Methode Ruzimbana was 6 years old when he tried to join the military. When he marched up to a soldier and asked to fight, it was not with the playful spirit of a boy. It was with the desperation of an orphan — a child so scarred by violence he could think of nothing but revenge.
The genocide is a dark period in Rwanda’s history. Longstanding tensions between the Hutu and Tutsi tribes ended in a systematic massacre that took the lives of 1 million Tutsis in 100 days. In the years before the genocide, Methode’s family had been the victim of oppression and social instability. When he was 4 their home was burned, and after their farm was looted Methode went to live with his aunt.
It was that aunt who grabbed Methode’s hand and dragged him through the swamp when the genocide started, the sound of gunshots and screams all around. For months they hid, moving only at night. One night, with the enemy close behind, Methode’s aunt ran with him to the river.
“She bade farewell to me, saying, ‘Your father left you with me to take care of and now this is the end of our road.’ She jumped in the river to be drowned, and I followed on as the killers drew closer. It was better to be killed by the water than to wait to be butchered.”
But Methode and his aunt survived, the current pulling them downstream and depositing them on a muddy river bank. They were eventually found and rescued by a group of Tutsis. Methode remembers the desperate days that followed — his aunt was barely alive, and Methode ate soil just to feel full.
When the war ended, Methode had nothing. He and his aunt moved into a small house in a survivor’s village. There, Methode was surrounded by reminders of the war. Every person had a story. A scar. Methode was angry, hungry for revenge. He was told he was too young for the army, that the government would take care of things. “Don’t worry about it,” people said.
“Even though the government talked about unity and reconciliation, what I had in my heart was inconsolable,” says Methode. “I tried to pray and go to church, but still I could not understand. … I had a lot of anger and fear and hopelessness. Whenever I lacked anything, like shoes and food, I used to remember how hardworking my father and mother were and it was unbearable.”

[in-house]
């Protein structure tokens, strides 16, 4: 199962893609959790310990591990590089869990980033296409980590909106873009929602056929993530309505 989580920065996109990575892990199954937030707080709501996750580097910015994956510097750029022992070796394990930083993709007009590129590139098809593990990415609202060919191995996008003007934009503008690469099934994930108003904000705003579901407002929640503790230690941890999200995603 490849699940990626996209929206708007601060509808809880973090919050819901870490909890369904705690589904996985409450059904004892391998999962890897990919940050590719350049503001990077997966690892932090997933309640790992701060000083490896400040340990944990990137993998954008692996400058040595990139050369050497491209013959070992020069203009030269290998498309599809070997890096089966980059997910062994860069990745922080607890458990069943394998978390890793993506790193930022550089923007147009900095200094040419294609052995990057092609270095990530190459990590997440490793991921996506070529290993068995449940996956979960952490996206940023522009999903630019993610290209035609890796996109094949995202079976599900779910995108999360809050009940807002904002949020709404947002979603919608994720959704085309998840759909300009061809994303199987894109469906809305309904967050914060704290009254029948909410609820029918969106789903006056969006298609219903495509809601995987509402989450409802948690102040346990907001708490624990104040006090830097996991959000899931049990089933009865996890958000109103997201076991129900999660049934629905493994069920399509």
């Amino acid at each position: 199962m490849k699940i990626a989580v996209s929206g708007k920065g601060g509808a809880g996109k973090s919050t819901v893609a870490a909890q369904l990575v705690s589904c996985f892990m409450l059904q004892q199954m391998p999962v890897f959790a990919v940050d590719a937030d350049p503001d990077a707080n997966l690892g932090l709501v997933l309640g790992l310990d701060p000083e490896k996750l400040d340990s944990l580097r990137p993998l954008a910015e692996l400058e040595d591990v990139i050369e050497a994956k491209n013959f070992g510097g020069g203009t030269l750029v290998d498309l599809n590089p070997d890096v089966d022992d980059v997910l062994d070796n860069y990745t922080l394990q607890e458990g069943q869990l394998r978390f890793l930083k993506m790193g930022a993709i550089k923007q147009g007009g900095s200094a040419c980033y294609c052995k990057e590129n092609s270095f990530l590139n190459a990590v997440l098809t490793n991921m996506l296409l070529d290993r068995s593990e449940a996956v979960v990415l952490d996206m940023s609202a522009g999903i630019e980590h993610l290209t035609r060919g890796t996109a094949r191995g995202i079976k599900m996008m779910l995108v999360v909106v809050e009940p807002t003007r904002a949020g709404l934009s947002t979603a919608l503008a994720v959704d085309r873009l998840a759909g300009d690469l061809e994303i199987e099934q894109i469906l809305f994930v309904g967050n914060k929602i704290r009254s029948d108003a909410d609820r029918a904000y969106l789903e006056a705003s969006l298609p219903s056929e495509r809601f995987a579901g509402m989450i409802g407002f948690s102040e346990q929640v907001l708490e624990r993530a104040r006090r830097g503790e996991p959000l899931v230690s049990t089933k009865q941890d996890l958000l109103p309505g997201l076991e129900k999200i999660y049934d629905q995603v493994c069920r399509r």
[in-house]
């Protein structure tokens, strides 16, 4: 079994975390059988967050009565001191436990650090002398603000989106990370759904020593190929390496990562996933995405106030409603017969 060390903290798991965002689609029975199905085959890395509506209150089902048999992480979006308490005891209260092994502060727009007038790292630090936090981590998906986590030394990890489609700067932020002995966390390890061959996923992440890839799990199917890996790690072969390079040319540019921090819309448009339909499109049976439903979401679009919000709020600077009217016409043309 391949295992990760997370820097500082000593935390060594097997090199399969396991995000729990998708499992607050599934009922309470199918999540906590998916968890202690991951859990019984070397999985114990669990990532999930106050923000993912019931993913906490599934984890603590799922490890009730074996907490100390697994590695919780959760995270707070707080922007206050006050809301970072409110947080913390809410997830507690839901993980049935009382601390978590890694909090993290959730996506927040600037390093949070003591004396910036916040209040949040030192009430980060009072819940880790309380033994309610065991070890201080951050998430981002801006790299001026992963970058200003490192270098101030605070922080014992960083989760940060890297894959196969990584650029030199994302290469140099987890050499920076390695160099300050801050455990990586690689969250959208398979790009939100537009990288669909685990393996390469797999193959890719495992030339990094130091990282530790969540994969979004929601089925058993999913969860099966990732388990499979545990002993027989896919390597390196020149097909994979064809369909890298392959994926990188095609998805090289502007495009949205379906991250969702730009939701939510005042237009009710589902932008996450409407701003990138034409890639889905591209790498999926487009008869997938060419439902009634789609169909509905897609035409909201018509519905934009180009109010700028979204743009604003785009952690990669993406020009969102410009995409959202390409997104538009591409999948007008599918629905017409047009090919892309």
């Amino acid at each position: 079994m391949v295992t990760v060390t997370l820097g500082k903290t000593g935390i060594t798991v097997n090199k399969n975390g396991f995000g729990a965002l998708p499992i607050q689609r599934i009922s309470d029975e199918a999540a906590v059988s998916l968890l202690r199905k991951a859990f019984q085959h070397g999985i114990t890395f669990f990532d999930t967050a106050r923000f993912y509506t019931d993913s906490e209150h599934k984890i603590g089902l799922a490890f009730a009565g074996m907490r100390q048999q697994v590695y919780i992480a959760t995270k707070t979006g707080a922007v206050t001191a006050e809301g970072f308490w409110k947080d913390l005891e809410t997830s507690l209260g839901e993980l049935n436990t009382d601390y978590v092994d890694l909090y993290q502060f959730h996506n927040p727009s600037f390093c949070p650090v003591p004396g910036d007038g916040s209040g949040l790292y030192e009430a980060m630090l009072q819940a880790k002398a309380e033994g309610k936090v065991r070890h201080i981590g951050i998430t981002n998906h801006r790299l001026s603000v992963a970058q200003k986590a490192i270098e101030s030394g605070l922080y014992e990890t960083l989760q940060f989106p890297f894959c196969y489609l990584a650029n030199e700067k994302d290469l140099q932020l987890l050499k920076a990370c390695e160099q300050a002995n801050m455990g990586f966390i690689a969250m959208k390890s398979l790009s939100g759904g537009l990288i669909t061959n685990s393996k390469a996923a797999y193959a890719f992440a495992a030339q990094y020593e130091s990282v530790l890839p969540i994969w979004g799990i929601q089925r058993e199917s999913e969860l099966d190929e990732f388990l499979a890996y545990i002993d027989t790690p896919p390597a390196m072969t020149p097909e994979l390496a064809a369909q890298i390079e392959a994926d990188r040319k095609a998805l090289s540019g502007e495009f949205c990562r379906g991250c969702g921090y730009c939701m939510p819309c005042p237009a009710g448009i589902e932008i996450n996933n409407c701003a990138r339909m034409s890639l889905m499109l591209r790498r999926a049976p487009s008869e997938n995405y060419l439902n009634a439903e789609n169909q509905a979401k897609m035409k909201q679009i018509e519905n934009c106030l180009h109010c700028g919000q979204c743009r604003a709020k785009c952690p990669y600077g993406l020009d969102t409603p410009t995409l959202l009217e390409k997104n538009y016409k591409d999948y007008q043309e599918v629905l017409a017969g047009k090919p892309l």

A year after the genocide ended, a neighbor took Methode to register at the new Compassion child development center in their community. At the center, staff immediately noticed how withdrawn and quiet Methode was. He remembers their patience with him, their encouragement and prayers. When he failed first grade, and then third grade, they diligently worked with him. They refused to let anger and retaliation consume the boy.
“Through the regular activities like singing, games and praying together and reading the Bible, I started to realize that I could get peace from God,” says Methode. “I started telling God to take away all that was heavy in my heart. People in my family were surprised by the sudden change in my behavior.”
When Methode was 11 he surrendered his life to Jesus and was baptized. The change in his life was dramatic. The energy he had once spent on revenge and anger were now redirected to school and church. He was ranked first in his class and took on leadership positions at church.
Today, Methode is the first vice coordinator of the Genocide Survivors Students Association. He cites the influence of the church, Compassion and his sponsor with his complete turnaround.
“The biggest thing that happened to me, that the government would not have managed to give me, is forgiving the killers,” says Methode. “I thank God that Compassion came to Rwanda and helped many hurting children and became their source for education, life and salvation. I am happy for who I am today, that I am a Christian ... God’s wisdom amazes me!”